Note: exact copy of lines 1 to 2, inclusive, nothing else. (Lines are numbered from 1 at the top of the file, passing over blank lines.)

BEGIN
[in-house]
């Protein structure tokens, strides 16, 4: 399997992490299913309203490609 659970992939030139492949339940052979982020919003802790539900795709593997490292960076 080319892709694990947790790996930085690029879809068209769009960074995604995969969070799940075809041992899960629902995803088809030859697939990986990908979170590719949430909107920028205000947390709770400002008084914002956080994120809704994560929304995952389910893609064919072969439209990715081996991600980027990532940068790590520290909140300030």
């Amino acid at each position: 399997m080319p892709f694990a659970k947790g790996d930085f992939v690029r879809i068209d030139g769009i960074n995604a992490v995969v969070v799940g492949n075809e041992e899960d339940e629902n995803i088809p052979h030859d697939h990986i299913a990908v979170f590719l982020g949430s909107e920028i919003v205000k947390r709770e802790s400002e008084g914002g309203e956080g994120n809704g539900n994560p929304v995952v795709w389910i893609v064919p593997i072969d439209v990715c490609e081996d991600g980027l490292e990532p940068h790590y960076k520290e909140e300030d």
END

[in-house]
């Protein structure tokens, strides 16, 4: 399997992490299913309203490609 659970992939030139492949339940052979982020919003802790539900795709593997490292960076 080319892709694990947790790996930085690029879809068209769009960074995604995969969070799940075809041992899960629902995803088809030859697939990986990908979170590719949430909107920028205000947390709770400002008084914002956080994120809704994560929304995952389910893609064919072969439209990715081996991600980027990532940068790590520290909140300030």